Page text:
Article 01: The case for active investment management
Any discussion over the merits of active versus passive investing is liable to quickly turn heated as investors and wealth managers tend to decisively favour one strategy over the other. In this article, the first in a series on active and passive investing, we’ll examine active investing which – as its name implies – relies on an active, hands-on approach from a portfolio manager. This compares to passive investing, which typically uses index tracking funds and Exchange Traded Funds (ETFs).
Objectives of an active investment strategy
The objective of active investment managers is to use their expertise to select individual stocks or securities with the goal of outperforming a specific benchmark chosen by the client.
How active management works
Active managers like Prudential take a proactive approach to investing. They use data gathered by teams of investment research analysts, and their experience, to make the best possible decisions about which assets to buy, sell or hold. They believe that short-term price fluctuations are important and can be used to add value to client portfolios by buying or selling when these prices move lower or higher than they judge they should be. They buy undervalued securities and sell overvalued securities.
Advantages of active investment management
Active managers have the flexibility to select and combine different securities like stocks, bonds and money market instruments, across a wide range of industries and geographies. Unlike passive managers, they have the power to ignore specific securities within an index, thereby avoiding the fallout from corporate disasters (such as those recently experienced in South Africa). Active management requires involved decision making, which includes keeping abreast of factors such as changes to taxation, laws and politics which could affect investments. Even more importantly, these managers follow company decision-making closely, with the ability to understand each step in a company’s growth path and to vote on the important decisions affecting the company’s future with shareholder interests at heart.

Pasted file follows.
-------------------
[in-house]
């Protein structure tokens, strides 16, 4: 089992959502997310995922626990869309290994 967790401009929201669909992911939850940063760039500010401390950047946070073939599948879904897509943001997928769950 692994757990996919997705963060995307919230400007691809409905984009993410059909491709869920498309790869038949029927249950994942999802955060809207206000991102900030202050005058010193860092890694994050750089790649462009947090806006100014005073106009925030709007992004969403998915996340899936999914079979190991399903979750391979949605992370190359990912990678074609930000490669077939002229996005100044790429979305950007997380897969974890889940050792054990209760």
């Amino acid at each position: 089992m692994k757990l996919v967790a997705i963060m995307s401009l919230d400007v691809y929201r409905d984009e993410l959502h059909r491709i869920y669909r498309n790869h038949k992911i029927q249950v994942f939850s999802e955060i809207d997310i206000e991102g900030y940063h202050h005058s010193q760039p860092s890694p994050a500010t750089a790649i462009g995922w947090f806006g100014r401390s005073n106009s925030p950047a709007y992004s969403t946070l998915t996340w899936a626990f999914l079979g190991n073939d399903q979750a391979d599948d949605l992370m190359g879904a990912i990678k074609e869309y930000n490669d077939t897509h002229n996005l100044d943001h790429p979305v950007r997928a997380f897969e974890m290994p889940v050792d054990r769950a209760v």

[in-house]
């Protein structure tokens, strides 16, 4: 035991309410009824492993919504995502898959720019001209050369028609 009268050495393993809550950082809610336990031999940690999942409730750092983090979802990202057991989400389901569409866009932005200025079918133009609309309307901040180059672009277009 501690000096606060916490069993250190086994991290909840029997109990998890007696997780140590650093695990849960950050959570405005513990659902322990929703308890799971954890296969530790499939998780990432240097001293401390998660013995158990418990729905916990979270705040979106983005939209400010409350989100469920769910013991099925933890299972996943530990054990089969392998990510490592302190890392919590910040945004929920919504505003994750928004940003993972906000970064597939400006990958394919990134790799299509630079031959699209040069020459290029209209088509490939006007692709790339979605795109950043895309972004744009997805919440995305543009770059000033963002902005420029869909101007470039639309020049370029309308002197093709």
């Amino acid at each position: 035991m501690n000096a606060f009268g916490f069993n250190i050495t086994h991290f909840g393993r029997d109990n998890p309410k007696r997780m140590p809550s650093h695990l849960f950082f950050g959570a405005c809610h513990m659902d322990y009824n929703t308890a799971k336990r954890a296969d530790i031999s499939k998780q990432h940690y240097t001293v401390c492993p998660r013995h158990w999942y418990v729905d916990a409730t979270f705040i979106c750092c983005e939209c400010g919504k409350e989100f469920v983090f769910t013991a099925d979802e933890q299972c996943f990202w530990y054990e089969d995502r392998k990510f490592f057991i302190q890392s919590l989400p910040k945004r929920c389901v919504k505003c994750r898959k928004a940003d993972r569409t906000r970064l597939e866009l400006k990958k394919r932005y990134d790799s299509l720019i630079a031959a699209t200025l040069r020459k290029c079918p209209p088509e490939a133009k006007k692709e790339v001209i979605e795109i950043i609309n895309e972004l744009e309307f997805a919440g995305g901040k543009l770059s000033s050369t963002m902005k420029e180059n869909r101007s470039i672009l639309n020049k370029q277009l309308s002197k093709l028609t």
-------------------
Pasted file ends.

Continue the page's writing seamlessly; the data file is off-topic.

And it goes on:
Being able to manage risk is another key benefit to active management. There are two aspects to this risk management. The first involves the actual longer-term structure of a portfolio, where the active manager decides how much overall risk will be allowed for the entire set of holdings, and each individual security, over time. For example, they may set a lower limit on the credit rating of bonds the portfolio can hold (like no “junk bonds”), or an upper limit on the maturity of debt securities (such as no more than 3 years). The second involves the portfolio’s shorter-term management: the manager will continually monitor a fund’s actual risk measures. They can then either increase or cut back on the risk within the investment at any time. And, if a particular stock becomes too risky and shows the potential for permanent capital loss, the manager can sell it before serious damage is done.
What’s more, experienced active managers can skilfully navigate market volatility by selecting undervalued high-quality investments with the potential for longer-term growth. The result is that active managers help limit the downturns in their funds’ value during times of market volatility, cushioning losses.